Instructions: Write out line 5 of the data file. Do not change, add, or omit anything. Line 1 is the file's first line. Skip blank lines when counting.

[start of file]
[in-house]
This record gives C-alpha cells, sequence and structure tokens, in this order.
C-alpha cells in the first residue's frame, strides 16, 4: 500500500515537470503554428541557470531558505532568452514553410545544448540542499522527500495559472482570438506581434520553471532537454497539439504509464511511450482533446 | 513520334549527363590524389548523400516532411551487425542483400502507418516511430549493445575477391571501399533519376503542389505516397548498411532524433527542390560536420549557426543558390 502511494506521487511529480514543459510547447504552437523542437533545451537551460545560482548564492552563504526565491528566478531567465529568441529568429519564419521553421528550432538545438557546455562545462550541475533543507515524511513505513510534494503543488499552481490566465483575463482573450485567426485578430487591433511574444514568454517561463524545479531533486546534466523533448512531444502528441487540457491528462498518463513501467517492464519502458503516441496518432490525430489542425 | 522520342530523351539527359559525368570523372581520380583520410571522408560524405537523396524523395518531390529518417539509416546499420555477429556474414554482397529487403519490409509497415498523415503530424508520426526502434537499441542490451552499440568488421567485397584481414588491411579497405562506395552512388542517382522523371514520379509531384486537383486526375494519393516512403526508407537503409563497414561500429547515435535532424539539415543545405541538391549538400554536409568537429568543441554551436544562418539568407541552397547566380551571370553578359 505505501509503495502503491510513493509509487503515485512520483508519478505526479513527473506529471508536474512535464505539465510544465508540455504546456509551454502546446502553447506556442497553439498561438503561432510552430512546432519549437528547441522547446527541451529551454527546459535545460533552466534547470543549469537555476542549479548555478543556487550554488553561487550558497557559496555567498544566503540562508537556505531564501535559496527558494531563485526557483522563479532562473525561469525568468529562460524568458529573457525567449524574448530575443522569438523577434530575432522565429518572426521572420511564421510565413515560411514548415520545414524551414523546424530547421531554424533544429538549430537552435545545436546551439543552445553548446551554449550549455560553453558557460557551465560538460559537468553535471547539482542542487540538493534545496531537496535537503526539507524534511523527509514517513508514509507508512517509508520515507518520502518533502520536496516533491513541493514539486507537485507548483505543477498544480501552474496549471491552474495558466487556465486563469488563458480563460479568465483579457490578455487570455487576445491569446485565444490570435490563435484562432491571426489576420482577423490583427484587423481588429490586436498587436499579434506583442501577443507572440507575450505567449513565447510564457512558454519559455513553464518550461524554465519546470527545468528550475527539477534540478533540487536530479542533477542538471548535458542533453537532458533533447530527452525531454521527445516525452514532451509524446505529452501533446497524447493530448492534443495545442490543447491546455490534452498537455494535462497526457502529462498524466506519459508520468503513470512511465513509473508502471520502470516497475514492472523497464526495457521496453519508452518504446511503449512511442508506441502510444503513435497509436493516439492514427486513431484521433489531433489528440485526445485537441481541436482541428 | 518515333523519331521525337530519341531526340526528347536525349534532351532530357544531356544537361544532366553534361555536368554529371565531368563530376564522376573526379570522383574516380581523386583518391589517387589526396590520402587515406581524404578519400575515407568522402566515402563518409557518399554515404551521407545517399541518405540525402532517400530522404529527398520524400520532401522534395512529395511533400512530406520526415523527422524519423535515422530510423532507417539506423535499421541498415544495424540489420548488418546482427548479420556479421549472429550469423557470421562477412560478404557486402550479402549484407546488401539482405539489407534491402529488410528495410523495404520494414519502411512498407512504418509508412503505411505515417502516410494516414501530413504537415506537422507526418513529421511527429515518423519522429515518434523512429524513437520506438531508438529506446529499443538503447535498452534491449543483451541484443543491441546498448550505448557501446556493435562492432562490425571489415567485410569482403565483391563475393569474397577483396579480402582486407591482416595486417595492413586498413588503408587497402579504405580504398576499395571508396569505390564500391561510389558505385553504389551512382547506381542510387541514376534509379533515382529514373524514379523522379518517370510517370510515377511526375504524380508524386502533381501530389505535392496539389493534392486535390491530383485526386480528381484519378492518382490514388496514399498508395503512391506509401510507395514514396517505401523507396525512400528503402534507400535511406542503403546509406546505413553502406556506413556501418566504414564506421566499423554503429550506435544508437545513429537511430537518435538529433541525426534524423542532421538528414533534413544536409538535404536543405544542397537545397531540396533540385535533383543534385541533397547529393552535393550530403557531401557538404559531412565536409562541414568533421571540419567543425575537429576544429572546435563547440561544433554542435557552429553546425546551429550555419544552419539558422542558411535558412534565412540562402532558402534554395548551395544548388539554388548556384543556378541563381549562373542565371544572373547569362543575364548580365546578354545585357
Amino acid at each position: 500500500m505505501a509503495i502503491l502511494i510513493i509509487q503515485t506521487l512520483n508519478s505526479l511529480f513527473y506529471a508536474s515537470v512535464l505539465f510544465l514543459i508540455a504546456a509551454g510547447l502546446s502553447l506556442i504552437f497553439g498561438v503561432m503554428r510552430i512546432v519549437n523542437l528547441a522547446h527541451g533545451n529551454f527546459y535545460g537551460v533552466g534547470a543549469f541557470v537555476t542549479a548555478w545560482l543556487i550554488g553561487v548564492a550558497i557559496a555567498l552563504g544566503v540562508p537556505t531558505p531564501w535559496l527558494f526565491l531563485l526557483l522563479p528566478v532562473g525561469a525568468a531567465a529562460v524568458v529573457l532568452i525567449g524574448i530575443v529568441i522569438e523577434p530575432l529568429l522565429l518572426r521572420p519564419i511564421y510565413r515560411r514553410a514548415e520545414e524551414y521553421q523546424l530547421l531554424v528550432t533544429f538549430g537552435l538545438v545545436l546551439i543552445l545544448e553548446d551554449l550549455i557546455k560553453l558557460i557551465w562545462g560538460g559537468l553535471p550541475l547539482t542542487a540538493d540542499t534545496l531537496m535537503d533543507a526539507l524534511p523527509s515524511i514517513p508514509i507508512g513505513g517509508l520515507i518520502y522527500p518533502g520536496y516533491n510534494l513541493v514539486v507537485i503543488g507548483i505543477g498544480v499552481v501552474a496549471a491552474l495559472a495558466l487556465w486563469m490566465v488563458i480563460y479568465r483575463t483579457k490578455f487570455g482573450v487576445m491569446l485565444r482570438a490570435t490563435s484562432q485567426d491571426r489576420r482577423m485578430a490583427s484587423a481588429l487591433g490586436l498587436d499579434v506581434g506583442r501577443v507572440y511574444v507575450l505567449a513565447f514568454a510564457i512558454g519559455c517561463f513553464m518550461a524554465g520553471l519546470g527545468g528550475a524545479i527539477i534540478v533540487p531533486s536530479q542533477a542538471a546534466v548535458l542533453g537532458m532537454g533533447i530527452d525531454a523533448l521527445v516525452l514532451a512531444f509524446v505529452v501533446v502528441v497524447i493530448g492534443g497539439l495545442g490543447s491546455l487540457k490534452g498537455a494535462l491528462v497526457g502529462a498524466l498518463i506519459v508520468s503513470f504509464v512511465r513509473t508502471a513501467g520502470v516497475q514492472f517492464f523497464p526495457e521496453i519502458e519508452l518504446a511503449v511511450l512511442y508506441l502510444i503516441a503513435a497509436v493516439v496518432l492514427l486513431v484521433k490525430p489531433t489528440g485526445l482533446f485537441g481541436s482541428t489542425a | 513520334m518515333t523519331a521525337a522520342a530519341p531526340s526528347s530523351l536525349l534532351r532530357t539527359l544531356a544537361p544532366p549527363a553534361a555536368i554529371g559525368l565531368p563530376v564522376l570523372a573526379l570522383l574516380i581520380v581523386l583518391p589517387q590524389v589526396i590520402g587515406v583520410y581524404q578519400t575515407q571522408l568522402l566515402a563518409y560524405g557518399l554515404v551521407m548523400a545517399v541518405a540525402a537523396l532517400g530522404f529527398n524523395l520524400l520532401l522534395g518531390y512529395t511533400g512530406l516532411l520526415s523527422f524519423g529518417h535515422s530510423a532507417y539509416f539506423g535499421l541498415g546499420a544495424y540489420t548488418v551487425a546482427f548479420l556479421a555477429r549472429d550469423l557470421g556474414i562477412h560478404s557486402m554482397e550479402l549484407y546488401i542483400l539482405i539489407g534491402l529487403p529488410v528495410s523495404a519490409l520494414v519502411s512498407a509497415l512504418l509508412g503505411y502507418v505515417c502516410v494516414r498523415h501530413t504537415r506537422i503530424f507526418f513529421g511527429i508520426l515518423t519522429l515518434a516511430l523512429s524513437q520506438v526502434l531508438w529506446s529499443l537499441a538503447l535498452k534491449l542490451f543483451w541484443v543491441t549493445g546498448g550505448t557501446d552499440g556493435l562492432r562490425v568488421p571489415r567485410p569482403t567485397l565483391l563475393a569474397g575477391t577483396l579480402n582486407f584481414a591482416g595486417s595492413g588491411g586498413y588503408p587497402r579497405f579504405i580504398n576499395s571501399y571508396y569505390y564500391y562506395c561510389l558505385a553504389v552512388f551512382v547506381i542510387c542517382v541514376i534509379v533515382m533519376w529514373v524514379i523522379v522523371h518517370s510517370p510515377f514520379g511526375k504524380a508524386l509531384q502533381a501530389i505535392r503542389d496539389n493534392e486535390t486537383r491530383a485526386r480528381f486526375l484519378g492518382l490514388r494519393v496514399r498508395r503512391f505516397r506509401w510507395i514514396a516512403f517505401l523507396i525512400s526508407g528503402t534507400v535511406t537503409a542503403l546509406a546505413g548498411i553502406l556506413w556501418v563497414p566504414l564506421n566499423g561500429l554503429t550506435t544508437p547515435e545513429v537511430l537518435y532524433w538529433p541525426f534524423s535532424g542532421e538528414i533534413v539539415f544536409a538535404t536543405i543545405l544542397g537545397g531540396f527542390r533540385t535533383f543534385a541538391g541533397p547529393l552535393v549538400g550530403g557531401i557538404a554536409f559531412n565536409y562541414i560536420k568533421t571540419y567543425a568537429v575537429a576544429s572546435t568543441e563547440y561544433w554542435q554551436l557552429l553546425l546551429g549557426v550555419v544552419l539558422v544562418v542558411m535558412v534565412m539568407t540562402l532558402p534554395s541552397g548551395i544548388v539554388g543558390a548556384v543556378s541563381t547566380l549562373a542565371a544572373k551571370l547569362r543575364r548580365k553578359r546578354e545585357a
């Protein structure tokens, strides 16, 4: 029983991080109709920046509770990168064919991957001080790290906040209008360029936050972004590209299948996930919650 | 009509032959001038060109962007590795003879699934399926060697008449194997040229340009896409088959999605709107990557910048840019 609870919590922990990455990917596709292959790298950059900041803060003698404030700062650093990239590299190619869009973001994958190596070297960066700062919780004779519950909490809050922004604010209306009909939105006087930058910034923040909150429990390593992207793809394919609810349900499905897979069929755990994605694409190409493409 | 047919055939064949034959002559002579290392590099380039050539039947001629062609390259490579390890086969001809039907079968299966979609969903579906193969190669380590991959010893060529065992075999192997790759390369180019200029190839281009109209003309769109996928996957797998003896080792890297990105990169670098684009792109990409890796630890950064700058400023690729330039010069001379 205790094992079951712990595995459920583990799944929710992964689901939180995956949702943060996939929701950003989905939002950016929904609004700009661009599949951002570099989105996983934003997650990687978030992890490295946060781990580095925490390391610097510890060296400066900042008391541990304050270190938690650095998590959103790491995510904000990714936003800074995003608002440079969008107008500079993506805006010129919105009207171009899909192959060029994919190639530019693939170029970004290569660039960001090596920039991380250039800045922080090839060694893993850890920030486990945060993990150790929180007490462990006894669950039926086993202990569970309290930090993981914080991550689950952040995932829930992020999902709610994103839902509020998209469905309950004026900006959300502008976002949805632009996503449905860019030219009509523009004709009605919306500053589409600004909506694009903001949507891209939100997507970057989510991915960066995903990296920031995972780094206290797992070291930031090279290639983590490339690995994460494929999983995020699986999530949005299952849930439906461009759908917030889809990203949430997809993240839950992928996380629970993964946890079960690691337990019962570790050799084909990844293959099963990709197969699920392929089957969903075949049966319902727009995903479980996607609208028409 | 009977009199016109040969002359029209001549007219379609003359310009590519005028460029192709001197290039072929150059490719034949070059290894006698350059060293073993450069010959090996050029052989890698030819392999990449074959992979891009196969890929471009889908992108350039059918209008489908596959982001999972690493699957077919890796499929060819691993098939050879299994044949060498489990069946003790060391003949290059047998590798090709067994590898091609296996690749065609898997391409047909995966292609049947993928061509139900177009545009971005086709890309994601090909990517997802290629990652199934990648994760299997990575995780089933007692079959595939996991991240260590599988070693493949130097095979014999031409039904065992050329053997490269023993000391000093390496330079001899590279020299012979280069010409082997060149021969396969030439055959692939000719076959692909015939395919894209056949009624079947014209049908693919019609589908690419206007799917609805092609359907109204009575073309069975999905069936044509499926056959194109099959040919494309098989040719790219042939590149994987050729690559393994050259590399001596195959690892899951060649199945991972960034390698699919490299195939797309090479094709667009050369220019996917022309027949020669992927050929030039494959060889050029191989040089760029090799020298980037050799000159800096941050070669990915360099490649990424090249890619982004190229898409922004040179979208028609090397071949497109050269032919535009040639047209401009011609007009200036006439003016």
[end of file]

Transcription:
């Protein structure tokens, strides 16, 4: 029983991080109709920046509770990168064919991957001080790290906040209008360029936050972004590209299948996930919650 | 009509032959001038060109962007590795003879699934399926060697008449194997040229340009896409088959999605709107990557910048840019 609870919590922990990455990917596709292959790298950059900041803060003698404030700062650093990239590299190619869009973001994958190596070297960066700062919780004779519950909490809050922004604010209306009909939105006087930058910034923040909150429990390593992207793809394919609810349900499905897979069929755990994605694409190409493409 | 047919055939064949034959002559002579290392590099380039050539039947001629062609390259490579390890086969001809039907079968299966979609969903579906193969190669380590991959010893060529065992075999192997790759390369180019200029190839281009109209003309769109996928996957797998003896080792890297990105990169670098684009792109990409890796630890950064700058400023690729330039010069001379 205790094992079951712990595995459920583990799944929710992964689901939180995956949702943060996939929701950003989905939002950016929904609004700009661009599949951002570099989105996983934003997650990687978030992890490295946060781990580095925490390391610097510890060296400066900042008391541990304050270190938690650095998590959103790491995510904000990714936003800074995003608002440079969008107008500079993506805006010129919105009207171009899909192959060029994919190639530019693939170029970004290569660039960001090596920039991380250039800045922080090839060694893993850890920030486990945060993990150790929180007490462990006894669950039926086993202990569970309290930090993981914080991550689950952040995932829930992020999902709610994103839902509020998209469905309950004026900006959300502008976002949805632009996503449905860019030219009509523009004709009605919306500053589409600004909506694009903001949507891209939100997507970057989510991915960066995903990296920031995972780094206290797992070291930031090279290639983590490339690995994460494929999983995020699986999530949005299952849930439906461009759908917030889809990203949430997809993240839950992928996380629970993964946890079960690691337990019962570790050799084909990844293959099963990709197969699920392929089957969903075949049966319902727009995903479980996607609208028409 | 009977009199016109040969002359029209001549007219379609003359310009590519005028460029192709001197290039072929150059490719034949070059290894006698350059060293073993450069010959090996050029052989890698030819392999990449074959992979891009196969890929471009889908992108350039059918209008489908596959982001999972690493699957077919890796499929060819691993098939050879299994044949060498489990069946003790060391003949290059047998590798090709067994590898091609296996690749065609898997391409047909995966292609049947993928061509139900177009545009971005086709890309994601090909990517997802290629990652199934990648994760299997990575995780089933007692079959595939996991991240260590599988070693493949130097095979014999031409039904065992050329053997490269023993000391000093390496330079001899590279020299012979280069010409082997060149021969396969030439055959692939000719076959692909015939395919894209056949009624079947014209049908693919019609589908690419206007799917609805092609359907109204009575073309069975999905069936044509499926056959194109099959040919494309098989040719790219042939590149994987050729690559393994050259590399001596195959690892899951060649199945991972960034390698699919490299195939797309090479094709667009050369220019996917022309027949020669992927050929030039494959060889050029191989040089760029090799020298980037050799000159800096941050070669990915360099490649990424090249890619982004190229898409922004040179979208028609090397071949497109050269032919535009040639047209401009011609007009200036006439003016």